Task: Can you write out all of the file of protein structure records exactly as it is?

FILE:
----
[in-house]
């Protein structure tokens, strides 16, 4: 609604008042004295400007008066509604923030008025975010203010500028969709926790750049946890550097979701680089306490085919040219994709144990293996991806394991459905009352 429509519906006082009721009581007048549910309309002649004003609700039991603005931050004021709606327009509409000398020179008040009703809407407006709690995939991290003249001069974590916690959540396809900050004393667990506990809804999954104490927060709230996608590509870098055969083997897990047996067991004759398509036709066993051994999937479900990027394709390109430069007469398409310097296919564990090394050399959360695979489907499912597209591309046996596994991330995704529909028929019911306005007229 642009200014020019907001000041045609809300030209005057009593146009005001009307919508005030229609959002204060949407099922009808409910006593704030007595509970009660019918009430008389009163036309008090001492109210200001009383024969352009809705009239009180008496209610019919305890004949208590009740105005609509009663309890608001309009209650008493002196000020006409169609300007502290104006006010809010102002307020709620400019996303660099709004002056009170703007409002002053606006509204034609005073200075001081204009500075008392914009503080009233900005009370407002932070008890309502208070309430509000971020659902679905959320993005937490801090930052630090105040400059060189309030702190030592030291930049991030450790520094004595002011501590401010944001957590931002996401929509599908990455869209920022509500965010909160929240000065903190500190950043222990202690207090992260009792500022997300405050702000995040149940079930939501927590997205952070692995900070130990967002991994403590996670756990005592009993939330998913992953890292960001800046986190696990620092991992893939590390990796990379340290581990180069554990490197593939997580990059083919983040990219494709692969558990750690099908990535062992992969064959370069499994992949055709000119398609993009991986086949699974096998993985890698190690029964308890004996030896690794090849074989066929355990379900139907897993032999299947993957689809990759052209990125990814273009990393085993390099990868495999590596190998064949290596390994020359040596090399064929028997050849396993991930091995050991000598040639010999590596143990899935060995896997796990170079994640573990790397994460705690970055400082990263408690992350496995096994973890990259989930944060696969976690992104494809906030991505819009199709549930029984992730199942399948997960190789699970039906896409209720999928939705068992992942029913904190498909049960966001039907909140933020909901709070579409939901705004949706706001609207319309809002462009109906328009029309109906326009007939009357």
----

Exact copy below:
[in-house]
């Protein structure tokens, strides 16, 4: 609604008042004295400007008066509604923030008025975010203010500028969709926790750049946890550097979701680089306490085919040219994709144990293996991806394991459905009352 429509519906006082009721009581007048549910309309002649004003609700039991603005931050004021709606327009509409000398020179008040009703809407407006709690995939991290003249001069974590916690959540396809900050004393667990506990809804999954104490927060709230996608590509870098055969083997897990047996067991004759398509036709066993051994999937479900990027394709390109430069007469398409310097296919564990090394050399959360695979489907499912597209591309046996596994991330995704529909028929019911306005007229 642009200014020019907001000041045609809300030209005057009593146009005001009307919508005030229609959002204060949407099922009808409910006593704030007595509970009660019918009430008389009163036309008090001492109210200001009383024969352009809705009239009180008496209610019919305890004949208590009740105005609509009663309890608001309009209650008493002196000020006409169609300007502290104006006010809010102002307020709620400019996303660099709004002056009170703007409002002053606006509204034609005073200075001081204009500075008392914009503080009233900005009370407002932070008890309502208070309430509000971020659902679905959320993005937490801090930052630090105040400059060189309030702190030592030291930049991030450790520094004595002011501590401010944001957590931002996401929509599908990455869209920022509500965010909160929240000065903190500190950043222990202690207090992260009792500022997300405050702000995040149940079930939501927590997205952070692995900070130990967002991994403590996670756990005592009993939330998913992953890292960001800046986190696990620092991992893939590390990796990379340290581990180069554990490197593939997580990059083919983040990219494709692969558990750690099908990535062992992969064959370069499994992949055709000119398609993009991986086949699974096998993985890698190690029964308890004996030896690794090849074989066929355990379900139907897993032999299947993957689809990759052209990125990814273009990393085993390099990868495999590596190998064949290596390994020359040596090399064929028997050849396993991930091995050991000598040639010999590596143990899935060995896997796990170079994640573990790397994460705690970055400082990263408690992350496995096994973890990259989930944060696969976690992104494809906030991505819009199709549930029984992730199942399948997960190789699970039906896409209720999928939705068992992942029913904190498909049960966001039907909140933020909901709070579409939901705004949706706001609207319309809002462009109906328009029309109906326009007939009357």